The cream inevitably rose toward the top of The Barclays leader board in the second round Friday at Bethpage Black to set up what promises to be a weekend survival test. First-round co-leader Patrick Reed started fast and stretched his lead to three shots before giving one back with an ill-conceived bogey at No. 18 for a 68 to settle at 8-under-par 134.
Rickie Fowler, the most consistent player in the field with only one bogey, began his round on the brutal back nine and made 11 straight pars on his way to a 69 that left him tied for second with Emiliano Grillo at 6 under. Ryan Moore reached the lead by himself in the morning wave but a couple of back-nine bogeys left him alone in fourth at 5 under.
World No. 1 Jason Day was hotter than anybody with five birdies on the first seven holes of the front nine before struggling home with a 1-under 70 for a fifth-place tie at 4 under. Defending FedExCup champion Jordan Spieth recovered from a double bogey on the 10th, his opening hole, to shoot 67 and join the group at 4 under, and Rory McIlroy faltered with bogeys at the 15th and 16th holes on his way to a 69 that left him in the group at 2-under 140.
Articulating the hard lesson demanded by the 7,468-yard Black Course, Fowler said, “It’s a long golf course, and it kind of tempts you to try and push a little bit . . . You can’t push. You can’t try and step on the gas at any time really. You have to hit fairways. You can’t try and hit the ball harder than you should. You’ve just got to stick to the game plan.”
Reed played with beautifully controlled aggression for 36 holes, but coming off a birdie at the par-3 17th that gave him a three-shot cushion, he was torn between bombing a driver off the 18th tee to within 100 yards of the green and laying up about 60 yards farther back. He hit driver into a fairway bunker and made bogey.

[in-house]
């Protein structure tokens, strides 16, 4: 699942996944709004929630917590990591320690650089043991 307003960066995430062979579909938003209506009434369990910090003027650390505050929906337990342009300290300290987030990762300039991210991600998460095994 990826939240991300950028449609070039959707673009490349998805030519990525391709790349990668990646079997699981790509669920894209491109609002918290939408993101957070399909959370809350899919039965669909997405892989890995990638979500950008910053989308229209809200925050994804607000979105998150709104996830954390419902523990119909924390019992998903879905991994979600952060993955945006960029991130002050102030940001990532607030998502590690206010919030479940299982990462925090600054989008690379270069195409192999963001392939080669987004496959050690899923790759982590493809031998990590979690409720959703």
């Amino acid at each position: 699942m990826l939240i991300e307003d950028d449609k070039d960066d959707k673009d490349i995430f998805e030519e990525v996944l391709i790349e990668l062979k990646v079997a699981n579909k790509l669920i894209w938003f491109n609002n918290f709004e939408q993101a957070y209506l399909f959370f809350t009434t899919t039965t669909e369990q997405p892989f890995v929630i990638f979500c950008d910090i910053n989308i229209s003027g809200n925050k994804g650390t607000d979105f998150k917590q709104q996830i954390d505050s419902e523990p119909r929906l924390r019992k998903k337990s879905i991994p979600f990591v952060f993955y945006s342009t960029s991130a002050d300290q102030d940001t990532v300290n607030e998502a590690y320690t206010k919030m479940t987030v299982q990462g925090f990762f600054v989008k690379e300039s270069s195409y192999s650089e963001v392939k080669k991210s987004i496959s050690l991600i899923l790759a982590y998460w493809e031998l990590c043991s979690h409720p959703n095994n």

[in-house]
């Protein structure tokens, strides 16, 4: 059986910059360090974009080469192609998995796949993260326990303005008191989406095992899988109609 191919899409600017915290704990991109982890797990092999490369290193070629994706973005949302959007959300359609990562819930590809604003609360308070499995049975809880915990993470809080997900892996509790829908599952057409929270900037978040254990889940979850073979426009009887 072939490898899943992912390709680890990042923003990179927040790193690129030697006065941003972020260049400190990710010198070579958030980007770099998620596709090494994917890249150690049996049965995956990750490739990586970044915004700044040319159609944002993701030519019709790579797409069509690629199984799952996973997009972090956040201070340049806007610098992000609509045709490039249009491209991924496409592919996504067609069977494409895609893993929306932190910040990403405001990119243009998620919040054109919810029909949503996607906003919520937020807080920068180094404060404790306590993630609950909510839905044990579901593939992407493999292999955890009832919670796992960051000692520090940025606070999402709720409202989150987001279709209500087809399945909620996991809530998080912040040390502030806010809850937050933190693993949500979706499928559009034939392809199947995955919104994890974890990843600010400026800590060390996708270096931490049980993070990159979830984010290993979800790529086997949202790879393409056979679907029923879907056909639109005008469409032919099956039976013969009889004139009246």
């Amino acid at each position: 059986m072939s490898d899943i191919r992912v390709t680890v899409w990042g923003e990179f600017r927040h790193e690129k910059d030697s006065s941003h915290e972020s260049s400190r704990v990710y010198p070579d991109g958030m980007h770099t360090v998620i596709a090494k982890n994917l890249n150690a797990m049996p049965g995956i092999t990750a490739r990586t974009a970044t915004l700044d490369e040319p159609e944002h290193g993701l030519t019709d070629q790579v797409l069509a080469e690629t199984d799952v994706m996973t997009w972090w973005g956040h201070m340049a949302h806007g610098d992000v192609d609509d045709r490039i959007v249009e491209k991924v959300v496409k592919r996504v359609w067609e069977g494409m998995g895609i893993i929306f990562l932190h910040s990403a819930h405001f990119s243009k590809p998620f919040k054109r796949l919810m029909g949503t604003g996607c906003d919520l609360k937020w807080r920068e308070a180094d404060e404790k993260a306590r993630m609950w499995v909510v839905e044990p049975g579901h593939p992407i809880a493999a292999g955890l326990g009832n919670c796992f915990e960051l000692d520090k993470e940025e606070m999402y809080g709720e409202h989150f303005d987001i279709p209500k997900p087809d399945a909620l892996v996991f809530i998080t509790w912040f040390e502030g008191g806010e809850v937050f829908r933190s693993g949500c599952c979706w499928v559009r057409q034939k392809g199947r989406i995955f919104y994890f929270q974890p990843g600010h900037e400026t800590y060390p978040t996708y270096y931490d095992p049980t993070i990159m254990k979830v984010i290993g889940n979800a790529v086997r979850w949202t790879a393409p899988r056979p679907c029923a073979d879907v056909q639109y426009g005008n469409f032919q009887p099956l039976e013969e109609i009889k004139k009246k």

“Stupid decision,” said Reed, who acknowledged another mental mistake at the par-3 eighth that led to bogey. “Two mental mistakes where I went away from my game plan . . . cost me two shots.”
No one was immune to temptation. After his five early birdies, Day was tied for the lead at 8 under with Reed, who was in the group ahead of him.
“I had it going great, and I felt, ‘What’s the course record?’ ” Day said. “Obviously, it can turn on you pretty quick, especially if you’re out of position.”
Day was 4 over par on his next three holes, including a double bogey at the par-4 ninth and had to fight to get to the clubhouse within striking distance of the lead. “I’m currently four back,” Day said. “Just got to try to get it under par and slowly chip away at it.”
That’s what Spieth did after starting his round with a double bogey at the 502-yard par-4 10th. At the time, he was 2 over par and in danger of missing the cut, but he got going with a birdie at No. 18 and shot 31 on the front nine, including an eagle at the par-5 fourth.
Admitting he was angry after his opening hole, Speith said caddie Michael Greller talked him off the ledge. “On No. 17, I started smiling going to No. 18, and that was the difference-maker,” Spieth said. “After the eagle, I had a spring in my step and felt I was starting a new tournament.”
It’s only going to get tougher on the weekend when the challenge will be to stick to the game plan and not give in to the temptations of Bethpage Black.